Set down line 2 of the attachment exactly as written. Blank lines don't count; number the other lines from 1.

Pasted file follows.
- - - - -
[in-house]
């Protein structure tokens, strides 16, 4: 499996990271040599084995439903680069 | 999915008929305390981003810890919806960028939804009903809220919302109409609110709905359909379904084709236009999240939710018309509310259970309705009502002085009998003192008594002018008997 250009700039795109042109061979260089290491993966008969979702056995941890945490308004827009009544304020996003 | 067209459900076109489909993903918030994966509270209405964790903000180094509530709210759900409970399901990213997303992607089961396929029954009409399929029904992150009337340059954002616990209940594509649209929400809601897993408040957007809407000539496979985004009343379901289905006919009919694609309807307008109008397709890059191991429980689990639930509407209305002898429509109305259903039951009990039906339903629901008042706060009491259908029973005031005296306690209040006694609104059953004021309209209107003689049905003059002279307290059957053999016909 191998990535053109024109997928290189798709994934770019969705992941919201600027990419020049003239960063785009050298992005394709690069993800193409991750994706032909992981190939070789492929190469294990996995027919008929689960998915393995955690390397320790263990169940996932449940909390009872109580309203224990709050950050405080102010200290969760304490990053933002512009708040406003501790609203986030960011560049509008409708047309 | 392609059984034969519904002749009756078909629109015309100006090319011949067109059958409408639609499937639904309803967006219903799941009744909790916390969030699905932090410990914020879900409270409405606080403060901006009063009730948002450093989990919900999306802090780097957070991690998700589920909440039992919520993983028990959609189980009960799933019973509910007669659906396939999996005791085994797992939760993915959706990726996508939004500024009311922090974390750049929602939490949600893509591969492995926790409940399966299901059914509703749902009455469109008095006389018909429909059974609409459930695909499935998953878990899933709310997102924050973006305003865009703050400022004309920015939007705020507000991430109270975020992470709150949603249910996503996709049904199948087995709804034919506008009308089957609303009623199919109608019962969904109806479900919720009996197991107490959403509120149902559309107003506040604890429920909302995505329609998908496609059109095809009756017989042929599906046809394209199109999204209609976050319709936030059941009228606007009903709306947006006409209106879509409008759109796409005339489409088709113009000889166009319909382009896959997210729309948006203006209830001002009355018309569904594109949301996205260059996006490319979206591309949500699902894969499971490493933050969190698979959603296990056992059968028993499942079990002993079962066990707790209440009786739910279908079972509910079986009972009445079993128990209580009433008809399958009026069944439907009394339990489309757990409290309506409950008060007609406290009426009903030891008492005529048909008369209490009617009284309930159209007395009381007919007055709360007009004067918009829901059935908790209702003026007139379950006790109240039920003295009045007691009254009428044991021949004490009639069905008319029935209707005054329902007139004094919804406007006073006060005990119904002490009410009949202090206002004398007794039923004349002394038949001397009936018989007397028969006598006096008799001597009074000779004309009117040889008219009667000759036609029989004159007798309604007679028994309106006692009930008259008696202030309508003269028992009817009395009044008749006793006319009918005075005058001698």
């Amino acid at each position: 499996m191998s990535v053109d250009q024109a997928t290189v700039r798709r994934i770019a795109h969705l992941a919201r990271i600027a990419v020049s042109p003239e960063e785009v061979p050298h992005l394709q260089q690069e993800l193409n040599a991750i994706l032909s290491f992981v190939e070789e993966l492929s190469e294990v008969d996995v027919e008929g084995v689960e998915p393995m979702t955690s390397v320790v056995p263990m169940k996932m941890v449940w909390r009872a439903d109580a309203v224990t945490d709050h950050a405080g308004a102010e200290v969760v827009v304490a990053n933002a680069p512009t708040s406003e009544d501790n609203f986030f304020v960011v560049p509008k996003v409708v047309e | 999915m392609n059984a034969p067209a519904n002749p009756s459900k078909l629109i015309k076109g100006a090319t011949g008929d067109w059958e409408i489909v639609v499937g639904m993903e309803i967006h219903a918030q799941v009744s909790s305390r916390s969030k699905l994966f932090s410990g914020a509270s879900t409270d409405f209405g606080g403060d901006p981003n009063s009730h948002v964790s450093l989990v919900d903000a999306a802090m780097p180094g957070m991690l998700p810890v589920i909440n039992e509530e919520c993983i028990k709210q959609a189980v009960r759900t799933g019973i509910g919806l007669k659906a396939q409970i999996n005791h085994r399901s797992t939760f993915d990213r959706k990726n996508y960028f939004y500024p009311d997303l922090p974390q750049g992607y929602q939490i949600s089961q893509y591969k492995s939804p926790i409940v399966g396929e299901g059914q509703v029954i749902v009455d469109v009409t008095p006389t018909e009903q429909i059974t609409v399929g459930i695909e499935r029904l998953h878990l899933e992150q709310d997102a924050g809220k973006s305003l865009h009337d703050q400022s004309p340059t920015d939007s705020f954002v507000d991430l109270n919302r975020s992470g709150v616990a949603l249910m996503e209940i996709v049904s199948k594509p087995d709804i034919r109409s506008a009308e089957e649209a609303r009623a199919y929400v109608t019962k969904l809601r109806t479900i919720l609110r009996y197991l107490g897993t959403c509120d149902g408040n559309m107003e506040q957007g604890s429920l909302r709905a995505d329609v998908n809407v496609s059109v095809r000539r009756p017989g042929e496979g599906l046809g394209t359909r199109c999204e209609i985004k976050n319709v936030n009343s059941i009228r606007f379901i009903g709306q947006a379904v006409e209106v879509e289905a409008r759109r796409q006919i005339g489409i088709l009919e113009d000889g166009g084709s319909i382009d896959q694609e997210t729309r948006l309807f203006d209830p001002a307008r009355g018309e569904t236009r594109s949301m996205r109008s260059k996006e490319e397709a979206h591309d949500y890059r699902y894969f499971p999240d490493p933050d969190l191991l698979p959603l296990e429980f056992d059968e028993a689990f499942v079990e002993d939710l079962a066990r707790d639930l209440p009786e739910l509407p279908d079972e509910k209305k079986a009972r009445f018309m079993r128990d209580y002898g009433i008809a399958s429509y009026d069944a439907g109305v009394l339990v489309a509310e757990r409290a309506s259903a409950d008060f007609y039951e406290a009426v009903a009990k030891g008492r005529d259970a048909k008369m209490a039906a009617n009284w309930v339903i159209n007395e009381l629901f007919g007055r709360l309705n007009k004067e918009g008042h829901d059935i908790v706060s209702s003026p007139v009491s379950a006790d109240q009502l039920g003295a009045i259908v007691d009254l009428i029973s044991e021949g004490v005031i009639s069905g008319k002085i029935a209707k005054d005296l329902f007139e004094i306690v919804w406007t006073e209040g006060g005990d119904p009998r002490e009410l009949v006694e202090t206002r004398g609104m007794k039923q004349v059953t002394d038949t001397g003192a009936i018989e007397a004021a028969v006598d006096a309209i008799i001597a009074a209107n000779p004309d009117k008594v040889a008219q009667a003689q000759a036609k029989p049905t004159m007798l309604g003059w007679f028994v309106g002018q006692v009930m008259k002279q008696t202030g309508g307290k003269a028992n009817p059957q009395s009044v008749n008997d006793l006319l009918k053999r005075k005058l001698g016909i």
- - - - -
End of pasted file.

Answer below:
């Protein structure tokens, strides 16, 4: 499996990271040599084995439903680069 | 999915008929305390981003810890919806960028939804009903809220919302109409609110709905359909379904084709236009999240939710018309509310259970309705009502002085009998003192008594002018008997 250009700039795109042109061979260089290491993966008969979702056995941890945490308004827009009544304020996003 | 067209459900076109489909993903918030994966509270209405964790903000180094509530709210759900409970399901990213997303992607089961396929029954009409399929029904992150009337340059954002616990209940594509649209929400809601897993408040957007809407000539496979985004009343379901289905006919009919694609309807307008109008397709890059191991429980689990639930509407209305002898429509109305259903039951009990039906339903629901008042706060009491259908029973005031005296306690209040006694609104059953004021309209209107003689049905003059002279307290059957053999016909 191998990535053109024109997928290189798709994934770019969705992941919201600027990419020049003239960063785009050298992005394709690069993800193409991750994706032909992981190939070789492929190469294990996995027919008929689960998915393995955690390397320790263990169940996932449940909390009872109580309203224990709050950050405080102010200290969760304490990053933002512009708040406003501790609203986030960011560049509008409708047309 | 392609059984034969519904002749009756078909629109015309100006090319011949067109059958409408639609499937639904309803967006219903799941009744909790916390969030699905932090410990914020879900409270409405606080403060901006009063009730948002450093989990919900999306802090780097957070991690998700589920909440039992919520993983028990959609189980009960799933019973509910007669659906396939999996005791085994797992939760993915959706990726996508939004500024009311922090974390750049929602939490949600893509591969492995926790409940399966299901059914509703749902009455469109008095006389018909429909059974609409459930695909499935998953878990899933709310997102924050973006305003865009703050400022004309920015939007705020507000991430109270975020992470709150949603249910996503996709049904199948087995709804034919506008009308089957609303009623199919109608019962969904109806479900919720009996197991107490959403509120149902559309107003506040604890429920909302995505329609998908496609059109095809009756017989042929599906046809394209199109999204209609976050319709936030059941009228606007009903709306947006006409209106879509409008759109796409005339489409088709113009000889166009319909382009896959997210729309948006203006209830001002009355018309569904594109949301996205260059996006490319979206591309949500699902894969499971490493933050969190698979959603296990056992059968028993499942079990002993079962066990707790209440009786739910279908079972509910079986009972009445079993128990209580009433008809399958009026069944439907009394339990489309757990409290309506409950008060007609406290009426009903030891008492005529048909008369209490009617009284309930159209007395009381007919007055709360007009004067918009829901059935908790209702003026007139379950006790109240039920003295009045007691009254009428044991021949004490009639069905008319029935209707005054329902007139004094919804406007006073006060005990119904002490009410009949202090206002004398007794039923004349002394038949001397009936018989007397028969006598006096008799001597009074000779004309009117040889008219009667000759036609029989004159007798309604007679028994309106006692009930008259008696202030309508003269028992009817009395009044008749006793006319009918005075005058001698």